If when you hear the word "Maryland" used in conjunction with other words like doom, metal and heavy and you do not start salivating then you probably have arrived at this review by accident and should probably leave right away. If, however, you are a devotee of all things dank, dark and thunderous and are of the understanding that, although metal and doom may have arguably come to prominence in the industrial heartlands of the UK's West Midlands, it is Maryland that is now considered by many to be the music's capital, then this review may well be of interest to you.Bloodshot; ex War Injun member JB Matson (drums), former Earthride contributor Joe Ruthvin (bass), Tom Stacey (guitar) and Jared Winegardner (vocals) are based in Fredricks, Maryland and although the band possess many of the doomic traits of their fellow Maryland contemporaries they are also a band not averse to throwing into their musical compositions touches of punkish aggression and thrash-like speed as well as a little NOLA flavoured hardcore/groove metal mayhem, as you will no doubt find out for yourselves when checking out their debut "Sins of the Father" (Half Beast Records)
Matson introduces first track "Faded Natives" with three singular beats of his bass drum with a fourth beat signalling Stacey to enter with a galloping palm muted refrain ripped straight out of the thrash guitar for dummies handbook, Matson and Stacey are then joined by Ruthvin in a groove somewhat reminiscent of the bassist's tenure with the mighty Earthride, only maybe a touch more strident. Over this tsunami of thunderous gnarliness Winegardner delivers a vocal possessing all the requisite factors music of this ilk demands, guttural growls, bear-like roars and clean but gritty croons, yet through all these differing vocal dynamics still managing to maintain a surprising level of clarity. "Visions Of Yesterday" is next and finds Bloodshot flexing their punk rock muscles with short sharp stab of raucousness that finds Winegardner delivering his vocals a little cleaner than on the albums previous track and Matson laying down some incredibly busy and on point drumming. "Zero Humility" follows and here we find Bloodshot edging towards a more crossover sound, still as heavy as a truck load of rhinos but with touch more swing and swagger in both its vocal dynamics and musical attack. It's back to metallic bombast and bluster for next song "Uncivil War" a rant against global conflict, its opening line "millions of people, thousands of kids, countless murders, millions are spent” summing up in just a few words what some anti-war protesters have tried to get across in a thousand. "Beaten Into Rebellion" finds Motsan and Ruthvin laying down a stuttering stop-start groove over which Stacey layers crunching power chords and searing lead while Winegardner waxes lyrical of being forced into reactional behaviour by circumstances out of his control. "Worn & Thorn" is another slice of punkish raucousness played at thrash-like speed while "Inside The Outside" has an alt-rock/grunge feel courtesy of Stacey's slurring guitar refrains. Bloodshot dive even further down the grunge rabbit hole for next track "Sucking Chest Wound", with Matson and Ruthvin laying down a sedately paced groove over which Winegardner delivers a world weary toned vocal and which Stacey decorates with distortion drenched riffs and blues tinted solo's, the song only increasing in tempo as it nears its finale. Penultimate track "Fyre" has somewhat of a groove metal/hardcore feel underscored with touches of doom, a feel reflected in Winegardner's grittier, harsher vocal tones and the thrumming musical backdrops Stacey, Matson and Ruthvin frame those tones with. Title track "Sins Of The Father" closes proceedings and is for us, at Desert Psychlist,,the highlight of the album, it is a song that draws all the threads of Bloodshot's various influences and past associations together, aspects of Matson and Ruthvin's previous musical dalliances finding their way into the songs sonic makeup as well as those of Down, Crowbar and Corrosion of Conformity while vocally Winegardner channels a powerful gruff tone that sits somewhere between the gravelled coarseness of the sadly missed Dave "Sherm" Sherman and the bull like roar of Phil Anselmo, Stacey adding his two penneth worth to the mix with caustic chord tones and squealing harmonics.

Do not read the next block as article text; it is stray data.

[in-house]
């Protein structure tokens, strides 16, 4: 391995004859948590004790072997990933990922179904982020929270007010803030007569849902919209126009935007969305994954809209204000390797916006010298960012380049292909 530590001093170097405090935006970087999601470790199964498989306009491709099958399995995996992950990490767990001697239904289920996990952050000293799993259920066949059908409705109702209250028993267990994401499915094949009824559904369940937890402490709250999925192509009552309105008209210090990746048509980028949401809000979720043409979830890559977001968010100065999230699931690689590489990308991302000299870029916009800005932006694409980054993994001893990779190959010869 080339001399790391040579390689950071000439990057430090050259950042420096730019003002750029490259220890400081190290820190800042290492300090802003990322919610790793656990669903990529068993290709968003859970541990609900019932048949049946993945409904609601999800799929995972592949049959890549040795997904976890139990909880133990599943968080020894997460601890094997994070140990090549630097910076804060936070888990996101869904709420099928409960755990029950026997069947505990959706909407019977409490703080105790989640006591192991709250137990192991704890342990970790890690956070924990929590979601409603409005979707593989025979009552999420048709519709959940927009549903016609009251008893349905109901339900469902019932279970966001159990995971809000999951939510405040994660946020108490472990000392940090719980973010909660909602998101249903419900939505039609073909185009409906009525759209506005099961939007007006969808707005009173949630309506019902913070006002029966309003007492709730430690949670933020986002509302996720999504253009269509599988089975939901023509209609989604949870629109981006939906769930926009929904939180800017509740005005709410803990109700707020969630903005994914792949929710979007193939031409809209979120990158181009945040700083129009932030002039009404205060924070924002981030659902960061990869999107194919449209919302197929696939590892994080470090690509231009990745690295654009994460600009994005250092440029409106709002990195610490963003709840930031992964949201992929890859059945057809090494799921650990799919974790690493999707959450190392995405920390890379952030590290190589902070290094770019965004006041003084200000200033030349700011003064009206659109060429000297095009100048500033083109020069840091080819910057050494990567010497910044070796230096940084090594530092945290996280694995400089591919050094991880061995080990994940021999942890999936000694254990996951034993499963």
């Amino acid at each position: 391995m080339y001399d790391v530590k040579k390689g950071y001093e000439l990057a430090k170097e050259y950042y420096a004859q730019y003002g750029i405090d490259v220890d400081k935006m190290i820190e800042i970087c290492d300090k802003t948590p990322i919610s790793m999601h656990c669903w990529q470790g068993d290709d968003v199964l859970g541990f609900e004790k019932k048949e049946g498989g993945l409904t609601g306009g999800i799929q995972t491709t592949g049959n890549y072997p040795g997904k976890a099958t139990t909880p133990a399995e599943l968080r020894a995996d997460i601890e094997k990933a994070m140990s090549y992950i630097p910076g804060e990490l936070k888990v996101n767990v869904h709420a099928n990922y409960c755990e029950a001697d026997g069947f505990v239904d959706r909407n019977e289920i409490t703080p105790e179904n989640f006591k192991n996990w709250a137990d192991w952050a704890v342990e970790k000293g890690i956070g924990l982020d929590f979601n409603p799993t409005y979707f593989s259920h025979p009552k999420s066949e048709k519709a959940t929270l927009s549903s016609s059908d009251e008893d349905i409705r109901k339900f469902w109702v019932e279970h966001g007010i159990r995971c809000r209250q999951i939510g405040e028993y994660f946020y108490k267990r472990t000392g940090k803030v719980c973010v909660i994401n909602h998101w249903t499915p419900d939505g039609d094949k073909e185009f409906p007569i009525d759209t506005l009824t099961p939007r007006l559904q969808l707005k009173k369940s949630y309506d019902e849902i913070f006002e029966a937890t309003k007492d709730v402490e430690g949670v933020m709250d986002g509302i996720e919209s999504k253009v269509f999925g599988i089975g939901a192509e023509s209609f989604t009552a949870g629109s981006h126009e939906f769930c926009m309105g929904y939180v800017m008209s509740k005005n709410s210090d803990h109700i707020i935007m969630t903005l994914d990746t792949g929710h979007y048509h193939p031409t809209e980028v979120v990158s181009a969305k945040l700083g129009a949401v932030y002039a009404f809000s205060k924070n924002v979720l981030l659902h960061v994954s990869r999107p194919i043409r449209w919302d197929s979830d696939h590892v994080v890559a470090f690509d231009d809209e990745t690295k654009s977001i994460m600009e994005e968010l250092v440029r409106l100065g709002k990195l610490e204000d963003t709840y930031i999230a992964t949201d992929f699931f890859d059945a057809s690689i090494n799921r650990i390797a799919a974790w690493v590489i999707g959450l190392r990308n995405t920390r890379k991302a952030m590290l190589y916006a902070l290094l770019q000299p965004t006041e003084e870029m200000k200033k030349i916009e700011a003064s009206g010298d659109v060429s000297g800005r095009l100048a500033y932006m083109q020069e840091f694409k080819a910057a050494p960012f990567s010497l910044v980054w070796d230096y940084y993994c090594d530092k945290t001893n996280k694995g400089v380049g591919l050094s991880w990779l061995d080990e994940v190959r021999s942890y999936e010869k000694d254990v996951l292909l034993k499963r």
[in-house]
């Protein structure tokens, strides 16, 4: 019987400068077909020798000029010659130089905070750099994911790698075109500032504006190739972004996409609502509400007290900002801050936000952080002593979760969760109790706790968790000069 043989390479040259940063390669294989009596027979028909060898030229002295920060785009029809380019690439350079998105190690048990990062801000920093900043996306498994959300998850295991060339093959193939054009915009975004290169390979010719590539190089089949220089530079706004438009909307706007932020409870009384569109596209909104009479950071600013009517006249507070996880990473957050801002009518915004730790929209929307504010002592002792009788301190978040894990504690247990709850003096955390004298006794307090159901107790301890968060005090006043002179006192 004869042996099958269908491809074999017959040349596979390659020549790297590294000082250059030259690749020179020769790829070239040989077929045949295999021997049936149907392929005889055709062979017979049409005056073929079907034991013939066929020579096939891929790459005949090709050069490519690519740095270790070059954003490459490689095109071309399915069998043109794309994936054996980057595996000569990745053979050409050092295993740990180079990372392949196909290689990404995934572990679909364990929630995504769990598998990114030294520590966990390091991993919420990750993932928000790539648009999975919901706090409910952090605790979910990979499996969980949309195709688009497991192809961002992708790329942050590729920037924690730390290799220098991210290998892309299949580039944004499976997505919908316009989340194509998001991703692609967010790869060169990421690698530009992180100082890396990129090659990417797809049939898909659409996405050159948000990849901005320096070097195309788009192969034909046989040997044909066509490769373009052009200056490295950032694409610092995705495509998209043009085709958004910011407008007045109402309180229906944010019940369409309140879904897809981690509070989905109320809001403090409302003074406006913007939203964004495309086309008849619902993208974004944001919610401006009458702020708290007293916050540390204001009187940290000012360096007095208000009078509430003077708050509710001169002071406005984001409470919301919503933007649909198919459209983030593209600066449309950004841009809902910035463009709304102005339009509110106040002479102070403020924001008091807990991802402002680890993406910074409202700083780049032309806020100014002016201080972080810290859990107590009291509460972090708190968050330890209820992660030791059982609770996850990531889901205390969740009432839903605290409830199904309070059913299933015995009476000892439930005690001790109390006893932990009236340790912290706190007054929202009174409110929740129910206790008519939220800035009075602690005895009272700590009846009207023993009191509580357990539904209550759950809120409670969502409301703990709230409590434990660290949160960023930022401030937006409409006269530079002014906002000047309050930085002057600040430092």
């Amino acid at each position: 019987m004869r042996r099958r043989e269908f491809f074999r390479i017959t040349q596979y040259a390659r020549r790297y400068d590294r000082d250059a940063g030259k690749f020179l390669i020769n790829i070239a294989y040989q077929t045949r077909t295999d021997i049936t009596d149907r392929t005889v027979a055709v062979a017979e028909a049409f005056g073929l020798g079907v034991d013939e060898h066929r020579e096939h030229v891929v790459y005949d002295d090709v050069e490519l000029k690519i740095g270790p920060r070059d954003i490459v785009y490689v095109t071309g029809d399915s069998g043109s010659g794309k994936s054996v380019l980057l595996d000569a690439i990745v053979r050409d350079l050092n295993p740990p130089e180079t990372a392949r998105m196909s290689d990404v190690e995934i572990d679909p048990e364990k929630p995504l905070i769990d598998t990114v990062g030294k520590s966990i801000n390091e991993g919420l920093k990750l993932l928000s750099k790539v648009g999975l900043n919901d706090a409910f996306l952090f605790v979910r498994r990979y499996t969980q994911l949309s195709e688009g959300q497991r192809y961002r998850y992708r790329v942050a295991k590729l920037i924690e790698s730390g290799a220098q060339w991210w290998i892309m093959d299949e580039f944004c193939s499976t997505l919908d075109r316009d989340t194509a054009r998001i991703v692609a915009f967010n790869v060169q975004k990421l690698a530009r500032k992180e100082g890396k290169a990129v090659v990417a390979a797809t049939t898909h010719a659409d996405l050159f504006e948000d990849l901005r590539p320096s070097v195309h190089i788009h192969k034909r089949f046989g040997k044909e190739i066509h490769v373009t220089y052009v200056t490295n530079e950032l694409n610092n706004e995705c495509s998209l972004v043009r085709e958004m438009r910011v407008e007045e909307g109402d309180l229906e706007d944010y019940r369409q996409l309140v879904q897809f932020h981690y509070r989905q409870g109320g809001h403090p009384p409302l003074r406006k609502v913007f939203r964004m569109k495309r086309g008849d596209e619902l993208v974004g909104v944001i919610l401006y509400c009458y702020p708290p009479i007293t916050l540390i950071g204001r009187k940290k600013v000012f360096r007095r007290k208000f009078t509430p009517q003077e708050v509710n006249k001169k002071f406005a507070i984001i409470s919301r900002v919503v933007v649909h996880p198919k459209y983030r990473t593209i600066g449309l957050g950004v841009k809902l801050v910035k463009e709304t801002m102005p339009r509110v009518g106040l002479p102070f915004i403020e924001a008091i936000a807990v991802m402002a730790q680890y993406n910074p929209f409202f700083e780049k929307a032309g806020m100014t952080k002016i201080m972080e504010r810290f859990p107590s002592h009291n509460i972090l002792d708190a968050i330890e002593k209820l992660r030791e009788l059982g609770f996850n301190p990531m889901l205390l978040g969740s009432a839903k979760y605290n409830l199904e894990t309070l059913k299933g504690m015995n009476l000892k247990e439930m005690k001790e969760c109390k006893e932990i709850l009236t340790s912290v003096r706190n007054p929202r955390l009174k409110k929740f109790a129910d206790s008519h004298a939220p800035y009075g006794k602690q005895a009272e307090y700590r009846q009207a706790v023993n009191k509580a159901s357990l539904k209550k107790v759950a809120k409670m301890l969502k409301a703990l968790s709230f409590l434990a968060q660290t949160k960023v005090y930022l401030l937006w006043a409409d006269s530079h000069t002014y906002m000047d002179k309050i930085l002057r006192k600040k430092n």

Spirit Caravan, The Obsessed, Earthride. Hidden Hand, Iron Man, Internal Void. the list of iconic doom and metal bands birthed in Maryland just seems to go on and on and on but just like an IKEA extendable table there is always room for one more and Bloodshot have proven with "Sins Of The Father" they are a band worthy of sitting down with the best of 'em.
Check 'em out ....
© 2022 Frazer Jones